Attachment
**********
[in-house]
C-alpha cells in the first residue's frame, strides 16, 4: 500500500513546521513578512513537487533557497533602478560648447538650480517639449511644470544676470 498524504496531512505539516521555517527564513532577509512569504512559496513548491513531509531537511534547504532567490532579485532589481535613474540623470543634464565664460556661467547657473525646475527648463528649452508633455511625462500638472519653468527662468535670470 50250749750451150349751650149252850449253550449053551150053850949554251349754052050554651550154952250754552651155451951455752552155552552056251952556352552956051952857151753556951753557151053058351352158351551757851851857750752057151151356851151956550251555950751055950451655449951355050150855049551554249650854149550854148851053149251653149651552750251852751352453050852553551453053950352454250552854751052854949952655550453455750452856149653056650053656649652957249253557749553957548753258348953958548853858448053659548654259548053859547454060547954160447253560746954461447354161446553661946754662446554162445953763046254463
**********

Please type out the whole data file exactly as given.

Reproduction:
[in-house]
C-alpha cells in the first residue's frame, strides 16, 4: 500500500513546521513578512513537487533557497533602478560648447538650480517639449511644470544676470 498524504496531512505539516521555517527564513532577509512569504512559496513548491513531509531537511534547504532567490532579485532589481535613474540623470543634464565664460556661467547657473525646475527648463528649452508633455511625462500638472519653468527662468535670470 50250749750451150349751650149252850449253550449053551150053850949554251349754052050554651550154952250754552651155451951455752552155552552056251952556352552956051952857151753556951753557151053058351352158351551757851851857750752057151151356851151956550251555950751055950451655449951355050150855049551554249650854149550854148851053149251653149651552750251852751352453050852553551453053950352454250552854751052854949952655550453455750452856149653056650053656649652957249253557749553957548753258348953958548853858448053659548654259548053859547454060547954160447253560746954461447354161446553661946754662446554162445953763046254463